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The Prince of Islamabad
Masterful work.


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MEMO

From: Niccolo Machiavelli
To: Pervez Musharraf
Subject: Nice Work

General, I have been watching your career with great interest and admiration. Your most recent move of isolating your uncooperative supreme court and clamping down on various troublemakers has been well executed and will probably succeed in maintaining your power — a goal which, as you know, is not just everything, it is the only thing.

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I wanted to give you the benefit of my half millennium of observing the political scene. First let me caveat my praise by saying you never should have let matters come this far. This is the difference between true greatness and merely being extremely capable. The great man never needs to dig himself out a hole because he never winds up there. This is why I never bought the notion that Bill Clinton was a political genius. True, he could maneuver out of crises, but his troubles were always of his own making and always unnecessary. The clever man escapes conviction but the great man is never impeached. But while on the subject, I liked his “defending the Constitution” slogan, keep it in your back pocket.

Your next move is to engineer something like you did in 1999 where you got the Supreme Court to justify your original coup under the aegis of the constitution. I know you have recently arrogated onto yourself the right to amend the constitution unilaterally, thus could put anything you want in there. But it makes much more sense to find clever lawyer who can read into the existing document whatever you need. This is their business, let them do it. That way when you re-open the court with Justices who have taken a loyalty oath to you, they can shut down a lot of criticism by making a favorable ruling with the document as is. Probably your team will want to make reference to Article 41, section 6: “The validity of the election of the president shall not be called in question by or before any court or other authority.” Seems highly useful, since that was the issue to start with. If you absolutely must amend the document to justify your holding both political and military power, just copy from the Americans the idea that the president is the commander-in-chief of the military. It already exists in article 258a: “the Supreme Command of the Armed Forces shall vest in the President.” Any lawyer worth his expense account can work out a solution for you with that.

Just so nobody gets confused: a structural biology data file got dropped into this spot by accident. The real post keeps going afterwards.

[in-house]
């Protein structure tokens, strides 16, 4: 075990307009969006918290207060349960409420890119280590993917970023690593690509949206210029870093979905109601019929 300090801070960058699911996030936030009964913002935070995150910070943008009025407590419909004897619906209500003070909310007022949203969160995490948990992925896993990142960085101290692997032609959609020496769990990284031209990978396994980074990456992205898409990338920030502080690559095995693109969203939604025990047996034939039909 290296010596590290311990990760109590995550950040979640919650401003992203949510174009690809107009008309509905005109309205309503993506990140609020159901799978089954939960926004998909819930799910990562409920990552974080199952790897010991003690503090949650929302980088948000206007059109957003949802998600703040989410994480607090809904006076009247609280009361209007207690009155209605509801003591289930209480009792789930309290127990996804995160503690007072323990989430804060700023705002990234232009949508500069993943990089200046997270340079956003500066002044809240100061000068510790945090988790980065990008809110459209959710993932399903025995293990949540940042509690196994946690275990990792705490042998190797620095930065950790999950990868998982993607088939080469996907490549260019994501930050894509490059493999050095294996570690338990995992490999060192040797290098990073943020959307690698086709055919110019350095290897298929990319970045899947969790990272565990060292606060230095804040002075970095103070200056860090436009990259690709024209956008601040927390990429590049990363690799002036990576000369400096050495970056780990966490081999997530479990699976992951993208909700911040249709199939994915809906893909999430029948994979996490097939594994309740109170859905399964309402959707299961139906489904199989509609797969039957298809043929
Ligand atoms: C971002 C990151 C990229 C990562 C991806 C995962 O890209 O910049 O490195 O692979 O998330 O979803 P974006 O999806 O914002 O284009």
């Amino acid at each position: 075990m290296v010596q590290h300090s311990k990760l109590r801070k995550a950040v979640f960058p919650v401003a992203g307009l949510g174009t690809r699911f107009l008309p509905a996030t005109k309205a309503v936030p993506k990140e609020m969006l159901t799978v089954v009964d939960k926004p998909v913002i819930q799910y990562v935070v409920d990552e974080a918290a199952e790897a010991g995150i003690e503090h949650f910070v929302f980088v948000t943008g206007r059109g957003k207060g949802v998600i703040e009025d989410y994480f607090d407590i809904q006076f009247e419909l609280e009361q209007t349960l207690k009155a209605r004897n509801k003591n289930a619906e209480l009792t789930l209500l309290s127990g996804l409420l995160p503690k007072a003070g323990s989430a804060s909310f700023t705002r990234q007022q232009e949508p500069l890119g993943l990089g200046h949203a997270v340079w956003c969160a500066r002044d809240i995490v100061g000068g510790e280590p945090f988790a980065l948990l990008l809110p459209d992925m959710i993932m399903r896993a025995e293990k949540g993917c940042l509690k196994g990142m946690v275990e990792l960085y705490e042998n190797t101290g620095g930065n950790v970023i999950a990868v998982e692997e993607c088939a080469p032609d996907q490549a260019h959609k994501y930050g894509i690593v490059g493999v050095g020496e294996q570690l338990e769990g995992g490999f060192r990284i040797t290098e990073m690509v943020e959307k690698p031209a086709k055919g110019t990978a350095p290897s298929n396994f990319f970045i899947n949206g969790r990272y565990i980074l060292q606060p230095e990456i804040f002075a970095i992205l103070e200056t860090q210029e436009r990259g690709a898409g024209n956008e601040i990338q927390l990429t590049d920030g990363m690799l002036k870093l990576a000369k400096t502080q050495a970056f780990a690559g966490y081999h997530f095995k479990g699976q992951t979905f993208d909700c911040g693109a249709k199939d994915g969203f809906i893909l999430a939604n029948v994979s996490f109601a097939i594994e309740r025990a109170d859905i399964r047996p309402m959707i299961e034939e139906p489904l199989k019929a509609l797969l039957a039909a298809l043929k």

I was highly amused at the fretting, mostly in the west, that you would use this emergency as an excuse to not hold elections. Who are these amateurs! Usually one creates conditions of this type in order to win elections, not cancel them. Think Reichstag Fire, 1933. But because they brought up the idea that the elections might be cancelled, you can look very magnanimous by going ahead with them. With the opposition in hiding and the media on a short leash it should be no problem getting the results you want. Use your own judgment on the timing, you have until mid-January at the latest but could have a snap election before that. You don’t want to do it right away, but don’t wait for the opposition to gets its act together either.

You are going to have to suffer some rhetorical hits from the international community, primarily from the do-gooders in Europe and particularly the U.S. who don’t know how politics really works. Maybe they will start talking sanctions again. But they won’t take serious action unless you do something completely out of control like mass executions of your political enemies. Sometimes that can be useful but I would counsel against it at this time. A few disappearances, sure, especially the Islamists, who will question that? But don’t give your international critics an excuse. Keep things low key.